Still, the group has dozens of supporters on Capitol Hill who have suggested that designating it a terrorist organization, first done by the Clinton administration in 1997, was a political decision meant as a gesture to Iran that could legitimately be reversed given new concerns about the situation in Iraq.
The role being played inside Iraq by Iranian-backed forces, most notably a group called the Badr Brigade, has been the subject of much attention within the administration. Pentagon officials have described it as an attempt by Tehran to project influence among Iraq's majority Shiite population.
The Mujahedeen Khalq numbers about 10,000 people in Iraq, including about 3,000 who are believed to be fighters. They have been stationed in five camps near the Iranian border.
According to administration officials and American officers, the group has generally been complying with the terms of the cease-fire negotiated last month and has presented no threat to American troops. All of its tanks and heavy weapons were shifted to the east toward Iran. The cease-fire has been monitored by Army helicopters and American Special Forces.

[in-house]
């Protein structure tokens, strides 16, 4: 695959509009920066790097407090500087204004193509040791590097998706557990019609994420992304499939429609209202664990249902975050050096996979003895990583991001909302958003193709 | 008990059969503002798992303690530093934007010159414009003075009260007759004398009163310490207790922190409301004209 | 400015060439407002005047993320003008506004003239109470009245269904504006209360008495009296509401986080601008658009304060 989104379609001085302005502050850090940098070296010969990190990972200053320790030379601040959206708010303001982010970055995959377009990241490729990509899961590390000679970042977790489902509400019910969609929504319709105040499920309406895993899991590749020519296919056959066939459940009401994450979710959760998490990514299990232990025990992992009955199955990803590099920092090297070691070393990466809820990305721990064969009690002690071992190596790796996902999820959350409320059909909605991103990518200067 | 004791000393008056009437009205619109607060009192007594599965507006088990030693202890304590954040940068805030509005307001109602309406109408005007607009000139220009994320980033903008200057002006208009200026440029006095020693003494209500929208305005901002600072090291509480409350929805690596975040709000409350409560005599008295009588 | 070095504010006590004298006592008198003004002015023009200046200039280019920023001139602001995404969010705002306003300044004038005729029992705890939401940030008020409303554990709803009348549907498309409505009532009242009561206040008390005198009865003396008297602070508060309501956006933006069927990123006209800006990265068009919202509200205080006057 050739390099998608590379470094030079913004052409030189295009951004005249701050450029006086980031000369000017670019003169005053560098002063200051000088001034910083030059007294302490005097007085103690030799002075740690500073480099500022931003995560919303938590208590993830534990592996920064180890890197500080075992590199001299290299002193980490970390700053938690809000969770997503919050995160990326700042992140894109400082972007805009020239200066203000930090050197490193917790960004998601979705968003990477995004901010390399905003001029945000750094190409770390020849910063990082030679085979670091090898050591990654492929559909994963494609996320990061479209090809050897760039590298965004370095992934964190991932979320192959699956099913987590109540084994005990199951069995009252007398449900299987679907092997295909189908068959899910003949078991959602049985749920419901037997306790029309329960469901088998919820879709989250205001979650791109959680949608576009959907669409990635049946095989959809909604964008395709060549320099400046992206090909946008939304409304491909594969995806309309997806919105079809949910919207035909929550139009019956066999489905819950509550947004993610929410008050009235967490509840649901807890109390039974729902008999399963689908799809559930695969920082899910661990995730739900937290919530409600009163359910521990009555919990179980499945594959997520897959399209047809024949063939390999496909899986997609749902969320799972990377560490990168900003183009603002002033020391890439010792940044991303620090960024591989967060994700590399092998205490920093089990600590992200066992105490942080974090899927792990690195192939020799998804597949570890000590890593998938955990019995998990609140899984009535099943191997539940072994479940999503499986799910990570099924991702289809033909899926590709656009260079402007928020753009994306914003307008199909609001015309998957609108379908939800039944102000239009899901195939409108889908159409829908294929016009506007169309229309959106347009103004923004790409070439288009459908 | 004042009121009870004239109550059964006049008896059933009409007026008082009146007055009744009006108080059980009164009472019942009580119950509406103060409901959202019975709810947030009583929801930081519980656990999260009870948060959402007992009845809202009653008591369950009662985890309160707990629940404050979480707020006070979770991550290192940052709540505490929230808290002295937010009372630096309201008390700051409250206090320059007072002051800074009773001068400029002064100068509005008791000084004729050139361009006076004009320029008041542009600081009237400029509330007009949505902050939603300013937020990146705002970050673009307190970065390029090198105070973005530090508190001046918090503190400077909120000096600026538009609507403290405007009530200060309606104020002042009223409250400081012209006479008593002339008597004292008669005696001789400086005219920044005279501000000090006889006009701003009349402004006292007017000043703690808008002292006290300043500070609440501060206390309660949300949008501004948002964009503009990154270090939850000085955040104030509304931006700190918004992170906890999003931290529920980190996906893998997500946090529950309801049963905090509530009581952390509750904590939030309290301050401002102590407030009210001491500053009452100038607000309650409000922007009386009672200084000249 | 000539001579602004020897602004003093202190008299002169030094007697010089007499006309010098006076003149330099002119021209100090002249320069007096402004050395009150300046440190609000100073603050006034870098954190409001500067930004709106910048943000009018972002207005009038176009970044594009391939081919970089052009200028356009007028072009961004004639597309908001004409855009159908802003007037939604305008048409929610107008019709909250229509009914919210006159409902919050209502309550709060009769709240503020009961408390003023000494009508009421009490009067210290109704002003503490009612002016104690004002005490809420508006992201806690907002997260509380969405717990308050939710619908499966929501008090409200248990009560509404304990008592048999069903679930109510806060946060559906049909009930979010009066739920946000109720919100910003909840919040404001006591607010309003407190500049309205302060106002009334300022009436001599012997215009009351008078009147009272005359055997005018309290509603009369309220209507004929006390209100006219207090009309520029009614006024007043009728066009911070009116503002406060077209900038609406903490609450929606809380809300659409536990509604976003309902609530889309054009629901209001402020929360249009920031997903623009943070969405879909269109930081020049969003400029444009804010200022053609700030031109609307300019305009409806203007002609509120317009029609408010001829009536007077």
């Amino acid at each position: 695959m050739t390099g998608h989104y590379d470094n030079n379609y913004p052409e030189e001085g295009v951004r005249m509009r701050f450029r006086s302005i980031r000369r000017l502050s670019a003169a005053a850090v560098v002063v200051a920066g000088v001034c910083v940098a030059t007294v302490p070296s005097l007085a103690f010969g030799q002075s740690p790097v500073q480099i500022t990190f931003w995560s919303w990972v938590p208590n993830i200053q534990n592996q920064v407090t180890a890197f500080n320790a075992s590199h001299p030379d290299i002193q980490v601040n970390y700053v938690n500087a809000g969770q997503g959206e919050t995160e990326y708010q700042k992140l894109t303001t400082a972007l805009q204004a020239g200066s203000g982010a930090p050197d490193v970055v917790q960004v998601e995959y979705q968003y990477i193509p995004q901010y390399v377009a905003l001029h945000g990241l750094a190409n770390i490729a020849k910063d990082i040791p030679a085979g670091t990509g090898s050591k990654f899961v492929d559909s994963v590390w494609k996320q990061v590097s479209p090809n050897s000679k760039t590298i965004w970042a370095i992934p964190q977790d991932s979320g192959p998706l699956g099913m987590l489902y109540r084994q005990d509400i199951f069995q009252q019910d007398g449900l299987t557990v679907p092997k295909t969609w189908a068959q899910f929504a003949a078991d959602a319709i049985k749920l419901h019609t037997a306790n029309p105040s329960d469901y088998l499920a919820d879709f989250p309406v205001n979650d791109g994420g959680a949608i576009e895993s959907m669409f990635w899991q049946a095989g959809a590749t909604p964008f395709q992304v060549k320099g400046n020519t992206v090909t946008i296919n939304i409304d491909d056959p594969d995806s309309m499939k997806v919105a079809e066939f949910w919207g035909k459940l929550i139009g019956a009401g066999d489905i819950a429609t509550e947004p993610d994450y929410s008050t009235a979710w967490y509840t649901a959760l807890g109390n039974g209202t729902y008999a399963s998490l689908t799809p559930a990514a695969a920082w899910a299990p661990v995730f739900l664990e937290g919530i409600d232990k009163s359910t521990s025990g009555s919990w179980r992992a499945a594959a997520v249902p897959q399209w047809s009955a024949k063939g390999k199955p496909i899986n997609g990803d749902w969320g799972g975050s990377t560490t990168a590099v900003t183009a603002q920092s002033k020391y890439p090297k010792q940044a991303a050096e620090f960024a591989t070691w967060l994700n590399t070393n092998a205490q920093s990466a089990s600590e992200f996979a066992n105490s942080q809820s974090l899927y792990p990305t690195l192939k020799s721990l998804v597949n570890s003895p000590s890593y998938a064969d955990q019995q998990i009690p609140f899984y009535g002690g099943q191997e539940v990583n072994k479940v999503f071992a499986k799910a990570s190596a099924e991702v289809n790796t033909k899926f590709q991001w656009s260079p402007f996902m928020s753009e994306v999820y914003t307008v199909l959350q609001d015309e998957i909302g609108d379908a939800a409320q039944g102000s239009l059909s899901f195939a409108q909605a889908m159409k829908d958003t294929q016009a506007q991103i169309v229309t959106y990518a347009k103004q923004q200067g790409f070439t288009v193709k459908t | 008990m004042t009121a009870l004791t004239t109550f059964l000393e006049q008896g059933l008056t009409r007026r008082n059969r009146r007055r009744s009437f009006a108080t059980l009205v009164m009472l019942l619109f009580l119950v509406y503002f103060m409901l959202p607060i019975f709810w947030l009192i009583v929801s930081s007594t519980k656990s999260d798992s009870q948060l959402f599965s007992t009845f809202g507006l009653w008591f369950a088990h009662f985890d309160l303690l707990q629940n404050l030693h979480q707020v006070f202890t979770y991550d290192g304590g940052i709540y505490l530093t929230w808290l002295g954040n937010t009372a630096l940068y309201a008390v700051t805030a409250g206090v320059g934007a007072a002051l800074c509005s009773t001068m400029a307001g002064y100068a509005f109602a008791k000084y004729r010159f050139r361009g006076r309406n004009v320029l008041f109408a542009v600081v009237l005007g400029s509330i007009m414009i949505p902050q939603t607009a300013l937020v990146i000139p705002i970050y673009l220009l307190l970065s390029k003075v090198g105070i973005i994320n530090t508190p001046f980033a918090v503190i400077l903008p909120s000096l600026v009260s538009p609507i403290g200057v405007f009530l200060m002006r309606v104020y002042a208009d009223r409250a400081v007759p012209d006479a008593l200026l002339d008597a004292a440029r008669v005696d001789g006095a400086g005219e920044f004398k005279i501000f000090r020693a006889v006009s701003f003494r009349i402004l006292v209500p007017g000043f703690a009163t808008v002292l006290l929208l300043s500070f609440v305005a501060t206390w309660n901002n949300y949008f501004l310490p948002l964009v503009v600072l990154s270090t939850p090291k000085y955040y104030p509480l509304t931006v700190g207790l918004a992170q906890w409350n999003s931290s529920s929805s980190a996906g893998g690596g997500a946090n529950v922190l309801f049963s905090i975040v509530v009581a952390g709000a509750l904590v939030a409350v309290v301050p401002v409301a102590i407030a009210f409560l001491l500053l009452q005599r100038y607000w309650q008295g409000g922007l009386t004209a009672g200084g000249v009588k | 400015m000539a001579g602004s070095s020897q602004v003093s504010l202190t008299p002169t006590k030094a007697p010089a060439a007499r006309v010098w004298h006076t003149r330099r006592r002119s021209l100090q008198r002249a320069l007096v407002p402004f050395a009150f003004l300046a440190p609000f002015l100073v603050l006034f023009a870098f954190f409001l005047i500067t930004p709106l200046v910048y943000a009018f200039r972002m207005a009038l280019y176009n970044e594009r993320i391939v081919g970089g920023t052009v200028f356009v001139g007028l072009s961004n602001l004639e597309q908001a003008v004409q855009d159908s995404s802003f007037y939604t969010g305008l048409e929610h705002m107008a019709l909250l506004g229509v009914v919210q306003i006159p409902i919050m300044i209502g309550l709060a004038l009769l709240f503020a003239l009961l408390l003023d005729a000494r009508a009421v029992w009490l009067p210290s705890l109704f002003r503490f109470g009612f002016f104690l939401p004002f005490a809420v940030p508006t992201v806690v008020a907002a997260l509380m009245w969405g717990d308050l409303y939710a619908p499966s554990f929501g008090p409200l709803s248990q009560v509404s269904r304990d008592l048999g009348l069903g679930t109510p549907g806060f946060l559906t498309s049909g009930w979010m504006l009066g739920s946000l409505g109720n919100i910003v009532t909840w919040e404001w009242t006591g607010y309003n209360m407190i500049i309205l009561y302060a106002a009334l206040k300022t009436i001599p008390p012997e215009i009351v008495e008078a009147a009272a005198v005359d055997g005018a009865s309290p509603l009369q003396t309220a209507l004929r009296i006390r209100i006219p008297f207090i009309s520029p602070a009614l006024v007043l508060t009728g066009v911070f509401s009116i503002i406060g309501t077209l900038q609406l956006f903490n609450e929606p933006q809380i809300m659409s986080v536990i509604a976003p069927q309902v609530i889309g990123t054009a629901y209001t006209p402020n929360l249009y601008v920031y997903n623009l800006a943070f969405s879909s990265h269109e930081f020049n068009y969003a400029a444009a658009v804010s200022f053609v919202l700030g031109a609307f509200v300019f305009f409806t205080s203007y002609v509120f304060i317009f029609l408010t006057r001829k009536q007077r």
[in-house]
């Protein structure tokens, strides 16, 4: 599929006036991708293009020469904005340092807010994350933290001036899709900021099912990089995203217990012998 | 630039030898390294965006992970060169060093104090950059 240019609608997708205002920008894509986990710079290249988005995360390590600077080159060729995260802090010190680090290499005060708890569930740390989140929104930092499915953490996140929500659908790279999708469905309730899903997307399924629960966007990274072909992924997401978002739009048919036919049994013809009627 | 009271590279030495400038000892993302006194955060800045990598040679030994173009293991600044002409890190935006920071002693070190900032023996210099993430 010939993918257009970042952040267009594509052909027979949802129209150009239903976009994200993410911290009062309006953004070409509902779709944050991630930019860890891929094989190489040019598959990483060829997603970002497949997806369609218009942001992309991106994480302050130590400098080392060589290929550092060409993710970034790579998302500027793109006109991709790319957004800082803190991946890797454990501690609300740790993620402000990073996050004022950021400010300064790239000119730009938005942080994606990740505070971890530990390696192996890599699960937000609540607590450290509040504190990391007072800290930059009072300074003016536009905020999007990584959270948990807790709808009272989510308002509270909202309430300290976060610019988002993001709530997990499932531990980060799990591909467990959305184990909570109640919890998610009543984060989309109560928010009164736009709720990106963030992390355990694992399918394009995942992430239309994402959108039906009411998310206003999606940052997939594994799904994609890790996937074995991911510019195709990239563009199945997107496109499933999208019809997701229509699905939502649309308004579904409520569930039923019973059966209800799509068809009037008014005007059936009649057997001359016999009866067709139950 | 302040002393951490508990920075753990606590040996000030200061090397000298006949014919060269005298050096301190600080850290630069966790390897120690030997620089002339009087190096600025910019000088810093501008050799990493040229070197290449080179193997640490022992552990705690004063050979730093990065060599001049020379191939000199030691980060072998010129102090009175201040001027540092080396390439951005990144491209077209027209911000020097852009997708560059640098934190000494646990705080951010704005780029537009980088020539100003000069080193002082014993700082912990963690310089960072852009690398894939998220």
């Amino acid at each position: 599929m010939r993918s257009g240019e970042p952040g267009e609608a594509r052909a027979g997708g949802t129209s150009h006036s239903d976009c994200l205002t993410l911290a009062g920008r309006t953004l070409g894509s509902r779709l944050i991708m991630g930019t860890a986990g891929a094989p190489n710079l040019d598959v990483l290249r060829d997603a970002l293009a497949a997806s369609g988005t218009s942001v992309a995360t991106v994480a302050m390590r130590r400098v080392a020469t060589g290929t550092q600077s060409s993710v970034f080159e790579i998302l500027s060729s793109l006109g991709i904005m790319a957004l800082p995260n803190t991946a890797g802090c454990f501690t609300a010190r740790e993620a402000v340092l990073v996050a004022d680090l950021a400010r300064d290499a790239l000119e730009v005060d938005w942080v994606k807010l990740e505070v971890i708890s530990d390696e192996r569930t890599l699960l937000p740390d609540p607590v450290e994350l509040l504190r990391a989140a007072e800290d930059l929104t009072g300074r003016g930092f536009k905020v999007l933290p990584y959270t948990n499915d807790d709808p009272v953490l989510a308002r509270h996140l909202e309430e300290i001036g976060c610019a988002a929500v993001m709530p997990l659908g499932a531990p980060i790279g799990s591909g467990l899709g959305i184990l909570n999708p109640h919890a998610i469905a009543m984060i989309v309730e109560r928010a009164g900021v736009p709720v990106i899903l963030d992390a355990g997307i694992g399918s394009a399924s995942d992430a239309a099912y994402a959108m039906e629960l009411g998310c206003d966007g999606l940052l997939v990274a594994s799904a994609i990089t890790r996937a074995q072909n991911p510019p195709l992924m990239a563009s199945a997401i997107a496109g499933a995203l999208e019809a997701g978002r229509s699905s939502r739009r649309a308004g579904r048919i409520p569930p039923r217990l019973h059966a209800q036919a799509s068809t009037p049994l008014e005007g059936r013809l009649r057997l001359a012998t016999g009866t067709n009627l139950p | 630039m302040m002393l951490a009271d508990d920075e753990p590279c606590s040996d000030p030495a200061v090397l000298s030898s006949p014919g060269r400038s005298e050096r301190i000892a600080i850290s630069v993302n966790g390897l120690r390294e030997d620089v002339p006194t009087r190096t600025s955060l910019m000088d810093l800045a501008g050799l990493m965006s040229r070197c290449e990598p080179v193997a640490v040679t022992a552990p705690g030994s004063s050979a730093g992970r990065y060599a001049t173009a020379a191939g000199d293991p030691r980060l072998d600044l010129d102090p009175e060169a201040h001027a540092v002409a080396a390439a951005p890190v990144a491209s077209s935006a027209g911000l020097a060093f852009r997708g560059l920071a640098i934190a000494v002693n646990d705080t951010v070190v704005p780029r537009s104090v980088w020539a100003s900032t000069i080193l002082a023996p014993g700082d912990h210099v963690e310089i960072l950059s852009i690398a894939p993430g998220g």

American military commanders originally intended the cease-fire to be followed up with a "capitulation" agreement that would entail taking away some, but not all, of the Mujahedeen Khalq's weapons. Under that plan, now discarded, the idea had been to create a balance of power so that the group could fend off attacks by Iranian agents and the Badr Brigade, the Iranian-backed group of Iraqi exiles. This, American military commanders hoped, would avoid a situation in which American forces would have to be deployed in the area or interposed between the Mujahedeen Khalq and the Badr Brigade. But they were overruled in Washington.